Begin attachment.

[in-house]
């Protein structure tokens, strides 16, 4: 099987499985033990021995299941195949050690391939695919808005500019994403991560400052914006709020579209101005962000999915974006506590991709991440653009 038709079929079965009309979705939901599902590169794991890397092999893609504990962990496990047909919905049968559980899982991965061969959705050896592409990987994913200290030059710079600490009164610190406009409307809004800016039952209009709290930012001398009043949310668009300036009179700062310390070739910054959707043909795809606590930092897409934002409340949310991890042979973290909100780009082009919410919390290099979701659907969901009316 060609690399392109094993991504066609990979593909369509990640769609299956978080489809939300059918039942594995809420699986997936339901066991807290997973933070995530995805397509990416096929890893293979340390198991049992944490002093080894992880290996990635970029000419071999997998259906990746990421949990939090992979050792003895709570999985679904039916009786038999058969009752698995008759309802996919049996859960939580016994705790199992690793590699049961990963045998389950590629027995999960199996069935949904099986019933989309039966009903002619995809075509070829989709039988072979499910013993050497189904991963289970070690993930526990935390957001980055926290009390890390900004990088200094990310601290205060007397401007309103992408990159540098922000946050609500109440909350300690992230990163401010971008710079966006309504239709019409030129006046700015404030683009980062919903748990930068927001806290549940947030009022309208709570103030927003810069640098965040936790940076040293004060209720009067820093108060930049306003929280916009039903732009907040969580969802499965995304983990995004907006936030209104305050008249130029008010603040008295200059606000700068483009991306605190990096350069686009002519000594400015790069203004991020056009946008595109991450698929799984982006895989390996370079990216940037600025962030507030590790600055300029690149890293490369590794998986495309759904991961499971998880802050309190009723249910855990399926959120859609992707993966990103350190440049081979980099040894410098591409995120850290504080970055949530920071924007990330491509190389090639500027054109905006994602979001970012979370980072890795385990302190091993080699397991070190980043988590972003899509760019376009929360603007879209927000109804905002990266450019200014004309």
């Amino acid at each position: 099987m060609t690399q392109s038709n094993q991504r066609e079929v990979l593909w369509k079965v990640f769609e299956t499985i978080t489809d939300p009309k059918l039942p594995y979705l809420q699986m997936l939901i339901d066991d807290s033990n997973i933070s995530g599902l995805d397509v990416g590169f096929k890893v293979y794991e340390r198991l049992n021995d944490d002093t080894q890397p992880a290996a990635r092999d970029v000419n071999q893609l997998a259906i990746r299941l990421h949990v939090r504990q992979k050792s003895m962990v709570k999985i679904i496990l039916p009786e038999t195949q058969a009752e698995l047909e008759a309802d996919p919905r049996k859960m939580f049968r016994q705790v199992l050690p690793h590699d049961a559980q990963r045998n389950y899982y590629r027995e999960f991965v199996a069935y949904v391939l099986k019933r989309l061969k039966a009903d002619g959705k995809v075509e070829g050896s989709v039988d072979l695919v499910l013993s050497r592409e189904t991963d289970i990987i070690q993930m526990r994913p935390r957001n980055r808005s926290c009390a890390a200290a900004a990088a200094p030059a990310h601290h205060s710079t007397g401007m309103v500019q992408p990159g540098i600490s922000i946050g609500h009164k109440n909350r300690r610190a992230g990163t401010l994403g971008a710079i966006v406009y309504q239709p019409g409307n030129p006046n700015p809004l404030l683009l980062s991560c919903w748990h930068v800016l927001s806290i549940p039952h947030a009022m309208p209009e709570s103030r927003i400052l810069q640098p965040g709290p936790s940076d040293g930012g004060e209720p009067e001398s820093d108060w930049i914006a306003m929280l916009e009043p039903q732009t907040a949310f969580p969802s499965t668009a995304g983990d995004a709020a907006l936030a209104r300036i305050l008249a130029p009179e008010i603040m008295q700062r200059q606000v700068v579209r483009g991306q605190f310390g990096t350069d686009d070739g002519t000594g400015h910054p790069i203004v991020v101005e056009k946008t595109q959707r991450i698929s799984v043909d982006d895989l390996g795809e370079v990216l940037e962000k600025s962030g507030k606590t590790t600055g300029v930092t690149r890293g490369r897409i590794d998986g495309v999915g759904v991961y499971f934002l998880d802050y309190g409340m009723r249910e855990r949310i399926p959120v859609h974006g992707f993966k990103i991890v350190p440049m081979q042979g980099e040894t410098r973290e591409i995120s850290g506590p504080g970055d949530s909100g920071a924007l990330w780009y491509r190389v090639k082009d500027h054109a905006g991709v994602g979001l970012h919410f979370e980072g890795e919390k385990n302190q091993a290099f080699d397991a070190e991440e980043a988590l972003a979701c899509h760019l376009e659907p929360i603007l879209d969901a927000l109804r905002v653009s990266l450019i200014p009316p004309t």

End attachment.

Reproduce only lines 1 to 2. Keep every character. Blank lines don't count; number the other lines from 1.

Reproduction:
[in-house]
């Protein structure tokens, strides 16, 4: 099987499985033990021995299941195949050690391939695919808005500019994403991560400052914006709020579209101005962000999915974006506590991709991440653009 038709079929079965009309979705939901599902590169794991890397092999893609504990962990496990047909919905049968559980899982991965061969959705050896592409990987994913200290030059710079600490009164610190406009409307809004800016039952209009709290930012001398009043949310668009300036009179700062310390070739910054959707043909795809606590930092897409934002409340949310991890042979973290909100780009082009919410919390290099979701659907969901009316 060609690399392109094993991504066609990979593909369509990640769609299956978080489809939300059918039942594995809420699986997936339901066991807290997973933070995530995805397509990416096929890893293979340390198991049992944490002093080894992880290996990635970029000419071999997998259906990746990421949990939090992979050792003895709570999985679904039916009786038999058969009752698995008759309802996919049996859960939580016994705790199992690793590699049961990963045998389950590629027995999960199996069935949904099986019933989309039966009903002619995809075509070829989709039988072979499910013993050497189904991963289970070690993930526990935390957001980055926290009390890390900004990088200094990310601290205060007397401007309103992408990159540098922000946050609500109440909350300690992230990163401010971008710079966006309504239709019409030129006046700015404030683009980062919903748990930068927001806290549940947030009022309208709570103030927003810069640098965040936790940076040293004060209720009067820093108060930049306003929280916009039903732009907040969580969802499965995304983990995004907006936030209104305050008249130029008010603040008295200059606000700068483009991306605190990096350069686009002519000594400015790069203004991020056009946008595109991450698929799984982006895989390996370079990216940037600025962030507030590790600055300029690149890293490369590794998986495309759904991961499971998880802050309190009723249910855990399926959120859609992707993966990103350190440049081979980099040894410098591409995120850290504080970055949530920071924007990330491509190389090639500027054109905006994602979001970012979370980072890795385990302190091993080699397991070190980043988590972003899509760019376009929360603007879209927000109804905002990266450019200014004309």